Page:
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Acer Nitro XV273K Gaming Monitor Review: 4K at 144Hz Gets Cheaper

Grayscale, Gamma and Color

The Nitro XV273K ships with an impressive calibration data sheet showing low errors for the preset sRGB mode. While it measured well in our color gamut test, its grayscale tracking was not as good.

Grayscale and Gamma Tracking

We describe our grayscale and gamma tests in detail here.

The first chart above represents the Nitro XV273K’s default picture mode, called Standard.  The grayscale tracking chart shows that from 40 percent brightness and higher, there’s a slight purple tint that’s visible in test patterns. It wasn’t as visible in actual contentm, but we did notice the difference after calibration.

The sRGB mode exhibited the same behavior. It locks out all RGB adjustments, so if you want that gamut, you’re restricted to the same purplish grayscale tracking.

We calibrated the User picture mode to a high standard and saw a significant difference in detail and depth. Though we had to use DCI-P3 color for SDR material, it didn’t bother us too much. Most users will welcome the extra saturation. It just isn’t entirely accurate.

Gamma tracking in every case is good with a default trace that rides just below 2.2. Since there’s so much brightness available, we got a bit of extra image depth by selecting the 2.4 preset. This is very good performance.


The Nitro XV273K lagged behind its rivals in the grayscale test when it came to sRGB. An average error of 5.78dE is visible to the naked eye and is questionable in a monitor this expensive. The 5.22dE average error in DCI is also visible, but we’ll cut the monitor some slack here because no monitor can cover 100 percent of that gamut yet (every display out there has visible DCI errors, even the super expensive ones). Luckily, calibration to 200 nits brightness brought the DCI grayscale error to a professional-level result we are happy with. The only caveat is that this wasn’t possible with the sRGB gamut option.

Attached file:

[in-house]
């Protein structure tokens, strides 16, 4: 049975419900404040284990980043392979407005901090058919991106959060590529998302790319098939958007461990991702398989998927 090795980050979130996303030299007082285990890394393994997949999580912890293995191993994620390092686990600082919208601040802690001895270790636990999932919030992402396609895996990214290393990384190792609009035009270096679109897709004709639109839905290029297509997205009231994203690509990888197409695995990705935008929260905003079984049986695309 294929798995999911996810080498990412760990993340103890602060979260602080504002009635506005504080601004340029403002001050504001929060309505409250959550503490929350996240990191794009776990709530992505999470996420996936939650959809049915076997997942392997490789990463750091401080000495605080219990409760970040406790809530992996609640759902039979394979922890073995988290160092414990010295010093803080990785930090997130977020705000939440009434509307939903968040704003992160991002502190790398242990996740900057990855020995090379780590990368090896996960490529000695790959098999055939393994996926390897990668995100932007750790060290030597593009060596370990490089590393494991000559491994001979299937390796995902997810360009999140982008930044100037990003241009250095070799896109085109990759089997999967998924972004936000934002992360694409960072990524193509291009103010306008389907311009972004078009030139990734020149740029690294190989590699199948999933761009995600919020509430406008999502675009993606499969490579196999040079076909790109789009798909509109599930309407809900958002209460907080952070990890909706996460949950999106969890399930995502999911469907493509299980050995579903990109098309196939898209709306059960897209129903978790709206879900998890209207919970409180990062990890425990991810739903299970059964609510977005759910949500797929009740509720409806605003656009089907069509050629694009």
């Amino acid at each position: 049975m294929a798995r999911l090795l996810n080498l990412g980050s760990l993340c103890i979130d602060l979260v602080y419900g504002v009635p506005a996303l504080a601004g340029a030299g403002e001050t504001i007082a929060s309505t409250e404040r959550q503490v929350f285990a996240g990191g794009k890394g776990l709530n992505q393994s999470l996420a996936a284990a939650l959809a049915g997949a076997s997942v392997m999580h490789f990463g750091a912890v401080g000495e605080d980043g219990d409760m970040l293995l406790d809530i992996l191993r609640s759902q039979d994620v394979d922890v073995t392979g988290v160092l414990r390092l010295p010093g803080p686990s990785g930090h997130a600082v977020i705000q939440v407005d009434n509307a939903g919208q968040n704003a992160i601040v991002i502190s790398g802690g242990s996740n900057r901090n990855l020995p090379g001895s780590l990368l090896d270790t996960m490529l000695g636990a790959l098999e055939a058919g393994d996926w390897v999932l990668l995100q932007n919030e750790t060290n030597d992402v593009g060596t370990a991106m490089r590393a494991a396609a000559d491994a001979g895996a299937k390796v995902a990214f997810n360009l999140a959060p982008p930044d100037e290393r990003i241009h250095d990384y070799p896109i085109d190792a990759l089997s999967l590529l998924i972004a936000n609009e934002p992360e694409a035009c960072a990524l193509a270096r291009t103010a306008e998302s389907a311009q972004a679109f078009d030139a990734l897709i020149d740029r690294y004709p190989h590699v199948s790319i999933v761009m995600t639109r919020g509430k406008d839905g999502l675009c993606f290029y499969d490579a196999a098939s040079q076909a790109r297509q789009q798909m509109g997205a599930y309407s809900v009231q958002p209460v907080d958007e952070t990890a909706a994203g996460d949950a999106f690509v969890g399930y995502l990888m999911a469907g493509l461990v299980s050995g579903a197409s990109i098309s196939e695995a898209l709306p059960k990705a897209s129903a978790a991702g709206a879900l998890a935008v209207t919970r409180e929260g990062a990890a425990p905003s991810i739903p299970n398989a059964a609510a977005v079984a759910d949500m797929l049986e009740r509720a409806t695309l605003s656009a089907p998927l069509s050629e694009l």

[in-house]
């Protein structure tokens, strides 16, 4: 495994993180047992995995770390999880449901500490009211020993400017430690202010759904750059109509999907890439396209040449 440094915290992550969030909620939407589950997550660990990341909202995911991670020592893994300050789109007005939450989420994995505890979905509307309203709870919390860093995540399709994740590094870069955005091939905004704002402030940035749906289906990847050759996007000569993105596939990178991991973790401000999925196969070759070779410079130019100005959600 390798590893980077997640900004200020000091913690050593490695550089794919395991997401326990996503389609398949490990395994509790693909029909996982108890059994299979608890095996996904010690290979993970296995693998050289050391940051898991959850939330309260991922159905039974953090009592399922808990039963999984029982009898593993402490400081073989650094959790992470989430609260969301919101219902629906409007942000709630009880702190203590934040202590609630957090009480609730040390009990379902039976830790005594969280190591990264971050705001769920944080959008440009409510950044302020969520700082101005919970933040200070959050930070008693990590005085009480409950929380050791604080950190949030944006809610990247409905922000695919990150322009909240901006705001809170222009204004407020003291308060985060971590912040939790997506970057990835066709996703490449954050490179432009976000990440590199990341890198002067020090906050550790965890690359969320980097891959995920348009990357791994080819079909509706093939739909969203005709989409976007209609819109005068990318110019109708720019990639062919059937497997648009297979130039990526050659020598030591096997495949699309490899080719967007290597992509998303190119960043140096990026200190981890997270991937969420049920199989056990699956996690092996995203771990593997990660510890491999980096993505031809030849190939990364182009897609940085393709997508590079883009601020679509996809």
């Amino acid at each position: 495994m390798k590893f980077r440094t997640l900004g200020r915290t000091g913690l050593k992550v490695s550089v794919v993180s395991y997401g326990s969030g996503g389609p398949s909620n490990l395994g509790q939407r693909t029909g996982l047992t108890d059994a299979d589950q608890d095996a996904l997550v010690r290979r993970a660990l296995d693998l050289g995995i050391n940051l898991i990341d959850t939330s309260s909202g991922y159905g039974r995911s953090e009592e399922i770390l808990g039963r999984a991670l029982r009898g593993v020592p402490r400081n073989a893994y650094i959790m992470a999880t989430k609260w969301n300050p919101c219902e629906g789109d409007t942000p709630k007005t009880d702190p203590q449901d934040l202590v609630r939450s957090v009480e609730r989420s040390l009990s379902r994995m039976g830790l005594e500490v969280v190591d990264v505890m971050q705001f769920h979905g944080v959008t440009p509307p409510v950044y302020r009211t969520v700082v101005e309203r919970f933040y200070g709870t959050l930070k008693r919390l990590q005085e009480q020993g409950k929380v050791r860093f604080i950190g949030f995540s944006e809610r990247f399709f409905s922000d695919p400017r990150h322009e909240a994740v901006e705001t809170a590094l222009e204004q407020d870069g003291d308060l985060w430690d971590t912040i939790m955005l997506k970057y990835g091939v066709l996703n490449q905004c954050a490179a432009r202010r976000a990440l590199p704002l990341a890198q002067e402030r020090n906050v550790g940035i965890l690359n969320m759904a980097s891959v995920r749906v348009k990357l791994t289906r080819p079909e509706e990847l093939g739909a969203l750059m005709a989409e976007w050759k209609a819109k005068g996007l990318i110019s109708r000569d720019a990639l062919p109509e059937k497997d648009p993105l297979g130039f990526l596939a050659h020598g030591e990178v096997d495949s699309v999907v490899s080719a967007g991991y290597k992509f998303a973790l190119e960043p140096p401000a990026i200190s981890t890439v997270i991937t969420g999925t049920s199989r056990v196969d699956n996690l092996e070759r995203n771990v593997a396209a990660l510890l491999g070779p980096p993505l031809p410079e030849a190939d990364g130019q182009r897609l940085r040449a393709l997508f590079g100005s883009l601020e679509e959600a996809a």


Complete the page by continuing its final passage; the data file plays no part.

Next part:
Gamma tracking was also mid-pack in a group of very good displays. The fifth-place finish in the deviation test is due to our choice to run luminance a tad darker than 2.2. We preferred the look of games and the Windows desktop with the 2.4 setting. Of course, that is easily changed based on user preference.

Color Gamut Accuracy

For details on our color gamut testing and volume calculations, click here.

Clearly, the Standard picture mode’s color gamut follows the Nitro XV273K’s native DCI-P3 spec. SDR content will look oversaturated in all cases, but that may not be a problem for some. Saturation tracks with the proper linearity, and proportion and hue errors are slight.

The sRGB preset rendered an excellent gamut test result. Slight hue errors in green and blue caused a reduction in overall volume, but most won’t see a difference in real life. Only a color-critical application would demand better accuracy here.